As regular readers know, sugar scolding—whether it’s calling the sweet stuff “the most destructive force in the universe” or demanding that sodas as we know them be sin-taxed or even prohibited altogether—is all the rage these days among the nation’s self-anointed food police. And thus even good news that Americans are making healthier decisions without a government cattle prod must be pooh-poohed. Just take a look at today’s report in the USA Today that added sugars contribute five percentage points fewer to Americans’ diets than they did in 2000. (And, contrary to the too-convenient talking points of soda tax activists, most of the sugars come from foods, not soft drinks.) Scolds note that the amount is still higher than they think it should be, and therefore regulation is needed.
But shouldn’t activists instead promote the personal responsibility that has made progress and ask for more of it? Of course, if they did that they might have to recognize that their anti-food campaigns are abjectly failing at their supposed goal of reducing obesity in the absence of relying on personal responsibility and physical activity first and foremost. Recall the statement of former CDC obesity boss William Dietz from a few months ago in response to reports that children’s calorie consumption had declined (with our emphasis):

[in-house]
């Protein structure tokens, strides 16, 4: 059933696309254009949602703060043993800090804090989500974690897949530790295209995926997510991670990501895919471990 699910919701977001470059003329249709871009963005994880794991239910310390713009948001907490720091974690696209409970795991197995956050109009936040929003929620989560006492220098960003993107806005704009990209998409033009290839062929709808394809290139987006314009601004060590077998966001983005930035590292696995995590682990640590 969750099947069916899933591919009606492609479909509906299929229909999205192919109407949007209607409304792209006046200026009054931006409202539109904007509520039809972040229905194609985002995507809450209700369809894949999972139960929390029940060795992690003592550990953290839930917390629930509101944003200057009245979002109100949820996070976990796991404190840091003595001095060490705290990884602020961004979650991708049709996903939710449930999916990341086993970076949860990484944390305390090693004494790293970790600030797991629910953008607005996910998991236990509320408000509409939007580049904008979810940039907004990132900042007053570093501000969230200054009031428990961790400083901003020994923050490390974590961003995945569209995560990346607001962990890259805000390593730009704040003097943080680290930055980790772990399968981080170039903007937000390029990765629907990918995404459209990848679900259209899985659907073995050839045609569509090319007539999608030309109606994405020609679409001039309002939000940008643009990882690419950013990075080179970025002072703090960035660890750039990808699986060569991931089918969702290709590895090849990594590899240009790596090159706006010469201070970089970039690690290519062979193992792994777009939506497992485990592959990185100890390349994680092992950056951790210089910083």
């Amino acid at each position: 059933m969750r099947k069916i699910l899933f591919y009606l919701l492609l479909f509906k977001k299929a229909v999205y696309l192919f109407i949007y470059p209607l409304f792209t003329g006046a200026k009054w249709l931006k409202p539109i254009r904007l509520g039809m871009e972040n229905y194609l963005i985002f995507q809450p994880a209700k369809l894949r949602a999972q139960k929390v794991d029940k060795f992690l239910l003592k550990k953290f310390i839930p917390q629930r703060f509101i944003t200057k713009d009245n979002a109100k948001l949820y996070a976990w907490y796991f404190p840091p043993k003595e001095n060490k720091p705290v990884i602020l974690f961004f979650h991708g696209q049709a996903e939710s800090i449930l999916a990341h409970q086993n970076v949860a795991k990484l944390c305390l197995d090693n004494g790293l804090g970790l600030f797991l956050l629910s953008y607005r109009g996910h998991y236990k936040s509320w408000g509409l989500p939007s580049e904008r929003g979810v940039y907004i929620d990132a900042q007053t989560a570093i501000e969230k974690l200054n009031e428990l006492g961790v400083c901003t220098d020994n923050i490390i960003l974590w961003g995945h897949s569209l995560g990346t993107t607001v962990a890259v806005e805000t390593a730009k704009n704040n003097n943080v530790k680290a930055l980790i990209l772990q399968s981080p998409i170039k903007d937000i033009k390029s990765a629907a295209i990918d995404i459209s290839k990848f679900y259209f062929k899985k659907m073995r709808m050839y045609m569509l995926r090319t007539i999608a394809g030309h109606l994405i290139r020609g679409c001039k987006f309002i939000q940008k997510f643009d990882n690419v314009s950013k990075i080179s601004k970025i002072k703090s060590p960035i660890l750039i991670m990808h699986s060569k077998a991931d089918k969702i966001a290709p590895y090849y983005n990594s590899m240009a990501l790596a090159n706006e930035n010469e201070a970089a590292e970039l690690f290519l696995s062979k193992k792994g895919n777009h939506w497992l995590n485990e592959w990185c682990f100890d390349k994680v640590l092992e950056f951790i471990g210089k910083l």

The only way that we can explain the decline in calories and the increase in obesity in boys, flat in girls, is that physical activity has declined. And if that’s the case, that’s a real concern, because physical activity plays a major role in the prevention of chronic diseases, including obesity.
The anti-food campaign is failing because it doesn’t sufficiently acknowledge the role of physical inactivity in causing obesity and fails to empower people to take responsibility for their own lives. By demanding even more government intervention to take choices away rather than educating people to make smarter choices about eating and exercising, the sugar scolding movement will not reduce America’s waistlines. And if their latest tactic, declaring foods the equal of real drugs like cocaine and heroin, is any indication, the scare-and-regulate activists haven’t learned any lessons.